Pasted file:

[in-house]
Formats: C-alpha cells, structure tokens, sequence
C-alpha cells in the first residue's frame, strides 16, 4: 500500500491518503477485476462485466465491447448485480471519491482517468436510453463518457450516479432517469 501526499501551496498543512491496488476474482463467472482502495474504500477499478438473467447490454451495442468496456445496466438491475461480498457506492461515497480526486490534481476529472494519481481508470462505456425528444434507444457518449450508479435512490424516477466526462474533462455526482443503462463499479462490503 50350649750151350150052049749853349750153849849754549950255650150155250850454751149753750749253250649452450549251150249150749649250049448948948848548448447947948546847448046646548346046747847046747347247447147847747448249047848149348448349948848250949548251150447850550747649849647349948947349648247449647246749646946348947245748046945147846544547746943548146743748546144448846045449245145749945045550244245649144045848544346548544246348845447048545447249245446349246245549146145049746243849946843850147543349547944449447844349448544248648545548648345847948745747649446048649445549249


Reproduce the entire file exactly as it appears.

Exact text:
[in-house]
Formats: C-alpha cells, structure tokens, sequence
C-alpha cells in the first residue's frame, strides 16, 4: 500500500491518503477485476462485466465491447448485480471519491482517468436510453463518457450516479432517469 501526499501551496498543512491496488476474482463467472482502495474504500477499478438473467447490454451495442468496456445496466438491475461480498457506492461515497480526486490534481476529472494519481481508470462505456425528444434507444457518449450508479435512490424516477466526462474533462455526482443503462463499479462490503 50350649750151350150052049749853349750153849849754549950255650150155250850454751149753750749253250649452450549251150249150749649250049448948948848548448447947948546847448046646548346046747847046747347247447147847747448249047848149348448349948848250949548251150447850550747649849647349948947349648247449647246749646946348947245748046945147846544547746943548146743748546144448846045449245145749945045550244245649144045848544346548544246348845447048545447249245446349246245549146145049746243849946843850147543349547944449447844349448544248648545548648345847948745747649446048649445549249